Tajik Authorities Detain Global Voices Contributor

This post was originally published on Eurasianet.org and is republished with permission.

The unexplained arrest of a researcher carrying out fieldwork in Tajikistan’s troubled Gorno-Badakhshan Autonomous Region (GBAO) is sparking alarm among Central Asian academics and journalists. Reports of Alexander Sodiqov’s arrest first filtered out during the afternoon of June 16, when the researcher, a Tajik-born PhD student at the University of Toronto and the former Central Asia Editor for Global Voices, was meeting with Alim Sherzamonov, regional representative of the opposition Social Democratic Party of Tajikistan, according to RFE/RL’s Tajik service

Tajikistan’s GKNB (state security service) subsequently released a statement June 17 via state media Khovar.tj, confirming that Sodiqov had been detained for carrying out “subversion and espionage” on behalf of a foreign country, a charge they linked to a June 10 email sent from Sodiqov’s account (officials did not disclose how they obtained access to the account and whether they did so before or after Sodiqov’s arrest). GKNB operatives presumably believed the “foreign country” to have been the UK, given Sodiqov’s research was funded by the British Economic and Social Research council. A British Embassy statement expressed concern about Sodiqov’s treatment.  

View of Khorog, Tajikistan, by Zack Knowles. Used under Creative Commons BA-SY 3.0 license.

View of Khorog, Tajikistan, by Zack Knowles. Used under Creative Commons BA-SY 3.0 license.

Sodiqov’s supervisor on the project, John Heathershaw, put out the following statement on social media on the evening of June 16:

“It is now almost 20 hours since we have heard from Alexander Sodiqov who was apparently arrested while conducting research in Tajikistan. We do not know if he has been released or remains detained.
Alexander Sodiqov, a researcher contracted by the University of Exeter, has been detained by security services whilst conducting an interview with a civil society representative in Khorog, in the eastern region of Badakhshan.
Sodiqov was conducting research for a British Economic and Social Research Council project called Rising Powers and Conflict Management in Central Asia which also involves the University of Newcastle and the NGO Saferworld. He is a citizen of Tajikistan who is a PhD student at the University of Toronto and ordinarily resident in Canada. His colleague John Heathershaw is an academic at the University of Exeter and his supervisor of the research project. The project looks at how international actors, states and civil society work to resolve conflict.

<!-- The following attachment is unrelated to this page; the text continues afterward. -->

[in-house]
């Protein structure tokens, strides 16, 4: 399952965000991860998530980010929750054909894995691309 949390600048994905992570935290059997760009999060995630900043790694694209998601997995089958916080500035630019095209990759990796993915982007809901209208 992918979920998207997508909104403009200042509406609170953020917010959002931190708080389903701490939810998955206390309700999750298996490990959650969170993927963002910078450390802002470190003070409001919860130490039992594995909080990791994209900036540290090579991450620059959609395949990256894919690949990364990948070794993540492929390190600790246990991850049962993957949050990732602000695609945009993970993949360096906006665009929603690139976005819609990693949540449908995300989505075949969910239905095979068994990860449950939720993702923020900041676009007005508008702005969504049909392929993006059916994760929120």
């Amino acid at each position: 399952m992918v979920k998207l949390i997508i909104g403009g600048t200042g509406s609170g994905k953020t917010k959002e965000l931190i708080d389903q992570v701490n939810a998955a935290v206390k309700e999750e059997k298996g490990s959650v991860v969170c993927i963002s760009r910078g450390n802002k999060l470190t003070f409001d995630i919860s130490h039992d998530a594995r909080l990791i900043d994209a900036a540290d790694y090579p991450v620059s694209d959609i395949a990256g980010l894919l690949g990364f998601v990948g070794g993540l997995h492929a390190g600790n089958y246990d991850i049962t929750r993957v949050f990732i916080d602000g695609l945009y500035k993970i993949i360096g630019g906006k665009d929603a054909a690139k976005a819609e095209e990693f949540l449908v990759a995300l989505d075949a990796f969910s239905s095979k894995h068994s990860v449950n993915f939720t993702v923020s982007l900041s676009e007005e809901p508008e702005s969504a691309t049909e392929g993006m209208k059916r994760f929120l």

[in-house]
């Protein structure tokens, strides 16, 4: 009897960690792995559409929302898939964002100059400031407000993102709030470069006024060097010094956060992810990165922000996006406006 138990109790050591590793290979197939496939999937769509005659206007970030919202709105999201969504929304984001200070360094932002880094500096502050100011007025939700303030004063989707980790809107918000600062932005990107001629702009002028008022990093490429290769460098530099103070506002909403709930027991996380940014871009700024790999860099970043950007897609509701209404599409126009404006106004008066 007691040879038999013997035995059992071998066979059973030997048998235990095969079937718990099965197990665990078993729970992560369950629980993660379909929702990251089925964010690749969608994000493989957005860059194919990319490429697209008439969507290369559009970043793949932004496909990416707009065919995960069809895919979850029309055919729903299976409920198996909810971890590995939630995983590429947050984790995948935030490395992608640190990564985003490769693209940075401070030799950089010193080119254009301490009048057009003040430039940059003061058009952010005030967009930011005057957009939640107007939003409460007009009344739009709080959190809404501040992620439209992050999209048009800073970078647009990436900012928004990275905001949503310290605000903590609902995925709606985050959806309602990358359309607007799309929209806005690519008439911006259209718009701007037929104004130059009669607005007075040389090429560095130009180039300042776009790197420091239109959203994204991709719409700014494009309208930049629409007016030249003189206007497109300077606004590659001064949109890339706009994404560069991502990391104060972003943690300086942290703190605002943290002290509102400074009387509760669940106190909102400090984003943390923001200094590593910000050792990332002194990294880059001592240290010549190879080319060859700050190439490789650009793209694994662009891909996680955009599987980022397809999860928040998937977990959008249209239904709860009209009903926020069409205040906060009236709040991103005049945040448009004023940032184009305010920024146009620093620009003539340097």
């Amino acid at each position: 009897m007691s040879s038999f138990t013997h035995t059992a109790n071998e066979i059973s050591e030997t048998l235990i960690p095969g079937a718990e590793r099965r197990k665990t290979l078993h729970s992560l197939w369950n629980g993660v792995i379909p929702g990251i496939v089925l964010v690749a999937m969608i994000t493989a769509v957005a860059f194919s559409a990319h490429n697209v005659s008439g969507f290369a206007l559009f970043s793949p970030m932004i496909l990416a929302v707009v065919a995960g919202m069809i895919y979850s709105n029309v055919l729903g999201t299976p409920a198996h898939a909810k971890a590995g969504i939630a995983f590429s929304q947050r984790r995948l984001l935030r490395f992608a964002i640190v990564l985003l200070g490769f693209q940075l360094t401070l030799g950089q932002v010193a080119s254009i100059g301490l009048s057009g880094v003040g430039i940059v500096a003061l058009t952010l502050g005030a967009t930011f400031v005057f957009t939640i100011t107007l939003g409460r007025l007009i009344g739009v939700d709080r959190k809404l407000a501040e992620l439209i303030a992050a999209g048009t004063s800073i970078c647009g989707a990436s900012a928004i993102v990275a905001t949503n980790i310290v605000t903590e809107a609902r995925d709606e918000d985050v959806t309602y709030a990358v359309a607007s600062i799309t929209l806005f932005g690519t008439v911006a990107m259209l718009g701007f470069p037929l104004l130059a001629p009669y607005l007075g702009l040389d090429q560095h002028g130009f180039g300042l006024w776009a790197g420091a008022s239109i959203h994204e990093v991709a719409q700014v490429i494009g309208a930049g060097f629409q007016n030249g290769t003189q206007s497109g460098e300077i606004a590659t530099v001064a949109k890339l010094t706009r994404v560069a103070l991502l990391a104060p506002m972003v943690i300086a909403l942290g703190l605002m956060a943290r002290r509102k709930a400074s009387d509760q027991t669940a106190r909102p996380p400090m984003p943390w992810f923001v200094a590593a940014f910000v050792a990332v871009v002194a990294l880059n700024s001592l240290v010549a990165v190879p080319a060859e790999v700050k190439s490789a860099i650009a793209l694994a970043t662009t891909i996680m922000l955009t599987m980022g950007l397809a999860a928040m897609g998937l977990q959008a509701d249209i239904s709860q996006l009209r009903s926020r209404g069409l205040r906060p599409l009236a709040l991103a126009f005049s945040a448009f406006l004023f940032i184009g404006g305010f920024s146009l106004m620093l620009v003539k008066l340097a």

Alexander has not been heard from since his detention at 2.30pm (9.30am GMT) on Tuesday 16 June. His family and friends are very concerned for his whereabouts.”

Heathershaw was subsequently interviewed by independent local media Asia Plus June 17 under the heading “Alexander is a Researcher, not a Spy.” Heathershaw also told EurasiaNet.org that the apartment of Sodiqov’s mother in Dushanbe had been ransacked during a police search.  Security officers reportedly confiscated flash drives and computers.
It seems unlikely that Tajik authorities, at least in Dushanbe, did not know of Sodiqov prior to his arrest. Sodiqov is well-known as an analyst in Central Asia, having written regularly about Tajikistan and the wider region for outlets such as Jamestown, in addition to Global Voices. He has also provided interviews for EurasiaNet.org on more than one occasion and was the main author of the Tajikistan Monitor blog. Before entering the University of Toronto, Sodiqov held several positions at the Dushanbe office of the Organization for Security and Cooperation in Europe and lectured at the Russian-Tajik University.
While RFE/RL reported Sodiqov released earlier today, his wife Musharraf Sodiqova has not confirmed contact with the analyst. Whatever the outcome, his arrest is likely to be interpreted by many as a warning from Tajik authorities that in Khorog, the epicenter of deadly government-opposition clashes in July 2012, as well as smaller scale unrest this May, it is better not to ask questions, or look for answers.


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